Launching the agent-based model for teamwork
A Streamlit app to simulate and study emergent properties of teamwork (... and a strategy to increase the ROI by 80% at no extra cost!)
Today, we are releasing version 1.0 of an agent-based model for social teamwork. It is deployed as a Streamlit app to make it easy for you to run simulations and analyze data in your web browser (it works well on large screens and iPad, less so on a mobile phone).
So, what are agent-based models? According to Wikipedia: “An agent-based model (ABM) is a class of computational models for simulating the actions and interactions of autonomous agents (both individual or collective entities such as organizations or groups) with a view to assessing their effects on the system as a whole. It combines elements of game theory, complex systems, emergence, computational sociology, multi-agent systems, and evolutionary programming.”
We have built an ABM for teamwork. Workers are assembled in teams to work on projects based on their (hard and soft) skills and their availability. Five different organizational models (e.g., the overcommitted or the emergent organization) are “preset” and ready to be simulated. In addition, team allocation mechanisms (e.g., random vs. optimized), budgetary and timing flexibility, the number of projects per timestep, and skill decay (among others) can be configured for the simulation.
The model framework is used to test several hypotheses, understand emergent properties, develop optimal strategies for team assembly, cognitive diversity, dynamic resource allocation, training programs, retention, the right level of ‘organizational slack,’ and also to generate simulated training data for the Machine Learning (reinforcement learning) prototype.
Key messages include the following:
Today, projects are staffed from team members within the same organizational unit (e.g., a department or division). This happens not least because it is the straightforward thing to do as you know the people and you avoid difficult discussions with line managers from other units. However, expanding the search space and including all workers of the organization as potential candidates is very valuable, and it is today an untapped resource. Maximizing the search space results in higher skill levels and better-balanced team compositions (all else equal).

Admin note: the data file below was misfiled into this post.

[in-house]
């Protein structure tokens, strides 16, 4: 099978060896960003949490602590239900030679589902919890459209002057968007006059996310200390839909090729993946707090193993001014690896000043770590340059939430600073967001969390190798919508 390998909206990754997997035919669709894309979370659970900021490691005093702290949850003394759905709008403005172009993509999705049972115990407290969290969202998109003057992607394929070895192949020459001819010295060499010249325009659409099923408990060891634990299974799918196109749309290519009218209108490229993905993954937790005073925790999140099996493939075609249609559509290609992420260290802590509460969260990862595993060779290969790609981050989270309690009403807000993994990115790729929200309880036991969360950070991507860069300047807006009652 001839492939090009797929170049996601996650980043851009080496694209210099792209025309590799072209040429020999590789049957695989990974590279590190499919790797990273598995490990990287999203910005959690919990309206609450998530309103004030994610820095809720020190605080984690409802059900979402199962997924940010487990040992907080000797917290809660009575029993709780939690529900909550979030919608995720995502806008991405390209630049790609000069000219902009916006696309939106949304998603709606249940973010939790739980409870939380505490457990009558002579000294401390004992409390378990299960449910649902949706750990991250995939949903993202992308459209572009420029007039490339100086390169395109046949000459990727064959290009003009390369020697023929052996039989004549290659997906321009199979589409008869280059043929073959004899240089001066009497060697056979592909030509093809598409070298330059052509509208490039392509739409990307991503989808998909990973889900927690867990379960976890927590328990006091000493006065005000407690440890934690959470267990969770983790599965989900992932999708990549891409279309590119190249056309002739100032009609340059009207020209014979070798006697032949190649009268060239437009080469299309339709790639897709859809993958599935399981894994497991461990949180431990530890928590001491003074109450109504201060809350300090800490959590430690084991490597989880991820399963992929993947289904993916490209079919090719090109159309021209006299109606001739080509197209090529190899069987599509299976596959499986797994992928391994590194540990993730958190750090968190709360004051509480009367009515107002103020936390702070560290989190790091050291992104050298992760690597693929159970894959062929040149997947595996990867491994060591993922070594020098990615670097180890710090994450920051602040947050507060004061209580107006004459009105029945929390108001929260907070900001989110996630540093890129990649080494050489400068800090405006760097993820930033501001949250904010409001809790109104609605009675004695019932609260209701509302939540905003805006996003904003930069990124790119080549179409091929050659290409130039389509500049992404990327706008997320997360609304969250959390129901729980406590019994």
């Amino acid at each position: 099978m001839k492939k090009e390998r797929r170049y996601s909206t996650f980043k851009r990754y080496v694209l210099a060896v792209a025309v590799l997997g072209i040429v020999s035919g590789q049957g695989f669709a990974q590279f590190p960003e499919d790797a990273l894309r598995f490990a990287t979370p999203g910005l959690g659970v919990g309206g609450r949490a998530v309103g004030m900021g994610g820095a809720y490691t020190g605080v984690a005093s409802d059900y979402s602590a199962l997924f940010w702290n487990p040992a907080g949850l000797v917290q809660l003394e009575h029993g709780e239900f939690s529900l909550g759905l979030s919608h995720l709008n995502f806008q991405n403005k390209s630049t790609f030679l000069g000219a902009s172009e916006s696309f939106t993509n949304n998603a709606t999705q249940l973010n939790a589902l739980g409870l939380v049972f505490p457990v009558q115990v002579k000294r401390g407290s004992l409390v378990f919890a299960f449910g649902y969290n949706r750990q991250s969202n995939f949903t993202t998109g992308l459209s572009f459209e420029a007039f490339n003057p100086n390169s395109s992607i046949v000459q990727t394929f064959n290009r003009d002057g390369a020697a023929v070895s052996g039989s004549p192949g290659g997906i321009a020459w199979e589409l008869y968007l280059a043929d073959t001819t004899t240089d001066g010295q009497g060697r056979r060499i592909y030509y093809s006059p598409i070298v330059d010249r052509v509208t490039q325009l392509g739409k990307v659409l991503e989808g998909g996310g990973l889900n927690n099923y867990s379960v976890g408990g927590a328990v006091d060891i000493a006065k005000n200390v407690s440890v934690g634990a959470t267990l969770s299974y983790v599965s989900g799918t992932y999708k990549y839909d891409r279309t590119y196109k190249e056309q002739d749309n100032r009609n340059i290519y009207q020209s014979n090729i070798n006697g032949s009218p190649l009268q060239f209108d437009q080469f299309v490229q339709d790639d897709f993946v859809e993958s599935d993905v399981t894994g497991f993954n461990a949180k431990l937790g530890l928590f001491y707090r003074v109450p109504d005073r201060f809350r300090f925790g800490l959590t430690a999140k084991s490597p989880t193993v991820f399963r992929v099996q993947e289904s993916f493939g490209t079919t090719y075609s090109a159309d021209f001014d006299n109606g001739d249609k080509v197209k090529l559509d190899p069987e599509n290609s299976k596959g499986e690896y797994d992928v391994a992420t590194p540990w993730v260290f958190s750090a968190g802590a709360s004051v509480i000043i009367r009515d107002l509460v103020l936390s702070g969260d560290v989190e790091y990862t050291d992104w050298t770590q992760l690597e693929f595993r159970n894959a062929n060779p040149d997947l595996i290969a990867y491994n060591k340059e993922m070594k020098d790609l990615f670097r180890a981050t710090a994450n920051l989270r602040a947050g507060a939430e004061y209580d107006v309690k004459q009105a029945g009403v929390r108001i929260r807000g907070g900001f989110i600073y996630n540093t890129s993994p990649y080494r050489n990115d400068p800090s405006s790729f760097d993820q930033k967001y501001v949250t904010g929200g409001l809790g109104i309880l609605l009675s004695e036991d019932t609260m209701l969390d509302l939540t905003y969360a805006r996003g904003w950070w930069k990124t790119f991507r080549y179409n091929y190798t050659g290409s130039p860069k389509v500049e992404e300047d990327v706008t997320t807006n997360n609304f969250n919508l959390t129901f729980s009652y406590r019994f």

Today, team formation is not seen as an optimization problem with an analytic solution but rather as a mostly arbitrary composition of individuals. Biases undermine team selection and poorly understood assumptions. Team members, while individually impressive, perform poorly together. Assembling teams using an optimization algorithm increases the return on investment (ROI) by approximately 40% (compared to a random team formation).
Today, projects are heavily formalized and subject to rigid constraints regarding starting dates and budgets. This means that the project will not wait for the right talent to be available, and sometimes it can simply not afford the right talent (particularly for high-stake projects). Relaxing timeline and budgetary constraints increase the ROI by an additional 30% (compared to an optimal team assembly but with no flexibility in terms of timeline and budget; compared to a random team formation, the ROI increases by 80%).
Today, training is not selective or targeted. Training efforts focus on the individual and not on the (current and expected future) gaps at the organizational level. Training of selected in-demand skills to close gaps will help the organization learn and mitigate the risk of fast skill decay.
Today, the level of ‘organizational slack’ is often high, expensive to maintain, and not managed well (or not at all). While some excess capacity is vital for the organization to remain agile and adaptive, most organizations can add the same value at one-third of their current capacity levels. Finding the ‘optimal slack’ level and implementing rigorous dynamic resource allocation adds value for the organization. (In an extreme case, Slack can also be “outsourced” to the ‘human cloud’, allowing organizations to become ‘talent-light’.)
In summary, and very much in the spirit of SuperScript’s value proposition:
Great teams are not born, great teams are made.
SuperScript allows organizations to continuously learn and gain a competitive advantage through more creative and innovative solutions to their challenging problems (not least via ‘cognitive diversity by design’). Organizations understand their workforce’s aggregate skills and gaps towards the desired state. As part of a fluid resource allocation, organizations can move the right talent to high-priority projects and nudge workers with adjacent skills to right-skill towards ‘in-demand’ roles. Thereby those organizations solve the logistics problem of human labor and dynamically deploy talent to where value is. They carry less excess capacity at any time and also actively manage the ‘organizational slack’ to be more resistant (or antifragile, even) to exogenous shocks. The approach promoted by SuperScript empowers an organizational transformation that emerges from the bottom up and, therefore, a change that is widely shared, understood, and thus more sustainable. Engagement is created through better and more inclusive use and development of in-house talent and higher employee satisfaction.
So, go ahead and run the agent-based model and play with different parameter configurations. What do you find interesting or surprising? Your feedback is much appreciated.